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Friday, 24 November, 2000, 11:35 GMT
PlayStation2 : The review
PlayStation 2: All-round home entertainment system
BBC games expert David Gibbon takes a look at the world-beating Playstation 2.

When Sony announced they were going it alone in the console world after a failed attempt to team up with Nintendo, few believed they would take over the games industry.

But when Playstation hit the shops in September 1995, sales went ballistic.

Five years on, the firm has sold more than 100 million machines - 6m of those in the UK - and has now launched its successor.

Following months, even years, of anticipation, the Playstation 2 is now on sale.

The machine is, quite simply, the most powerful system currently available to buy.

At 299, it is expensive, but you do get a good deal for your money.

Firstly, there is the gaming element. The system is powered by a 128-bit processor - four times the speed of the 32-bit original.


The 128-bit chip has been developed in conjunction with Toshiba, and has been created with gaming firmly in mind.

It offers an MPEG 2 decoder - for excellent image processing and displaying video footage.

Its 3D processing power is more powerful than a standard PC's and it can throw more 66 million polygons - the building blocks of 3D graphics - per second around the screen.

At the heart of the machine is the so-called Emotion Engine, which means game characters should be able to do everything from crying to smiling.

The console is built for network and internet access, but this option will not be available until next year.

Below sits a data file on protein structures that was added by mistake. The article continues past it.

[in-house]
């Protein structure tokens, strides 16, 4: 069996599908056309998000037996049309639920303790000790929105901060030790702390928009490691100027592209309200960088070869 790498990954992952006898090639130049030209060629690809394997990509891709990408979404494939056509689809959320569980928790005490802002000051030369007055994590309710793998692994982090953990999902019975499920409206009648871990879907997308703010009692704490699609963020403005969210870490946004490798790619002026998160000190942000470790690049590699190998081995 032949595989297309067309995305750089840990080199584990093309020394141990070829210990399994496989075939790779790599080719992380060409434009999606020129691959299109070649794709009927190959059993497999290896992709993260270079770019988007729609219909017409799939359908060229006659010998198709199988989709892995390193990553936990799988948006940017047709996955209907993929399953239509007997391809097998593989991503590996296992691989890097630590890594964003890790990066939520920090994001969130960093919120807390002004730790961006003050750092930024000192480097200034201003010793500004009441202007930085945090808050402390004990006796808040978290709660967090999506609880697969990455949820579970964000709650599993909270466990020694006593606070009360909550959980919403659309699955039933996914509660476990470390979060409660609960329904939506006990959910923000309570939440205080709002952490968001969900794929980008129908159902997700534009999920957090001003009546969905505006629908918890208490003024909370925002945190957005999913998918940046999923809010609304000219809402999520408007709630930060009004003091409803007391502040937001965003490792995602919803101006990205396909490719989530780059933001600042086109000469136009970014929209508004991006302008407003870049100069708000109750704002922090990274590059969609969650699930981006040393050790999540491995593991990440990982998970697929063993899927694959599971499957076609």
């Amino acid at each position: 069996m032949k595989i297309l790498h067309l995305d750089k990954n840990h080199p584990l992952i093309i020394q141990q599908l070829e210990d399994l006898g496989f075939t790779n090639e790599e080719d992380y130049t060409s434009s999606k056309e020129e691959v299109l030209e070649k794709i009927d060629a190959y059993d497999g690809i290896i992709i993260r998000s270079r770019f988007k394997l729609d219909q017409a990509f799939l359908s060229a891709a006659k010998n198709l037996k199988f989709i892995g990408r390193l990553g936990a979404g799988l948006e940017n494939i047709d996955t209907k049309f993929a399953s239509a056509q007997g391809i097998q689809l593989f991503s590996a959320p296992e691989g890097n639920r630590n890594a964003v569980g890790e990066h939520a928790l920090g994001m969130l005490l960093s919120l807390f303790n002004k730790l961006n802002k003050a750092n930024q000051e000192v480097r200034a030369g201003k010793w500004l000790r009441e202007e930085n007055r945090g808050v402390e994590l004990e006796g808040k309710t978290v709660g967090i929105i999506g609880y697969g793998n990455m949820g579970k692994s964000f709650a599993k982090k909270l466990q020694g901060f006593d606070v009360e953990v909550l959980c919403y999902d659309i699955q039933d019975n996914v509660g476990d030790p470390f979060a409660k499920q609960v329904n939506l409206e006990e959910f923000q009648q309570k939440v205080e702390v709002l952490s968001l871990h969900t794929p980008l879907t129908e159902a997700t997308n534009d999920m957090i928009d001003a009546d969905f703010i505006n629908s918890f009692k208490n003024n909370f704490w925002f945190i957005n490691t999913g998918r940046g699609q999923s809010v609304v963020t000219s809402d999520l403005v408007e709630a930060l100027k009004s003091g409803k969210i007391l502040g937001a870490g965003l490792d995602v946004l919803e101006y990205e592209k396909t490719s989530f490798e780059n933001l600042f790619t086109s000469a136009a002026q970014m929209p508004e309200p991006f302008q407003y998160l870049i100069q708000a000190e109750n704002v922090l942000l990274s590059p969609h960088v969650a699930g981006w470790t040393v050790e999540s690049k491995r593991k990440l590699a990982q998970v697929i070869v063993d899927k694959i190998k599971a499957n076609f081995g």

Most impressively of all, it also comes with a DVD player.


This allows you to watch movies on your machine - transforming the console into an all-round home entertainment system, the true aim of Sony.

As with most DVD players, you can only watch region 2 discs - those produced for use in the UK.

Games firms are firmly backing the machine, with just about every publisher developing titles for it.

On launch day 33 games will be on sale, including Ridge Racer 5, Ready 2 Rumble: Round 2, Rayman Revolution and FIFA 2001.

But the game everyone in the industry is talking about is TimeSplitters from Eidos Interactive.

It has received rave reviews from critics and gamers, offering stunning graphics.


There are brilliant multi-player modes and nine levels of action.

Thirteen further games will be launched in December - and a further 50 will be out between January and March 2001.

While the Playstation 2 is easily the best machine on the market it has two main drawbacks.

The first is the lack of quality in its launch games.

With the exception of TimeSplitters and a game called Summoner, the others look like Playstation One titles.


A computer game today costs a company millions of pounds to develop and firms may have been nervous about putting those sums of money into the first batch of games.

Also, developers have not yet been able to fully exploit the machine's capabilities and it could be next year before ground-breaking titles are released.

The other problem Playstation 2 has is availability. With 165,000 entering the UK before Christmas, only a lucky few will be able to get their hands on one.

However, Sony are still confident of selling three million by 31 March.

Although there is no question that Playstation 2 is a superb machine and there are sure to be some truly amazing games for it in the pipeline, most of us will have to wait until next year to enjoy them.

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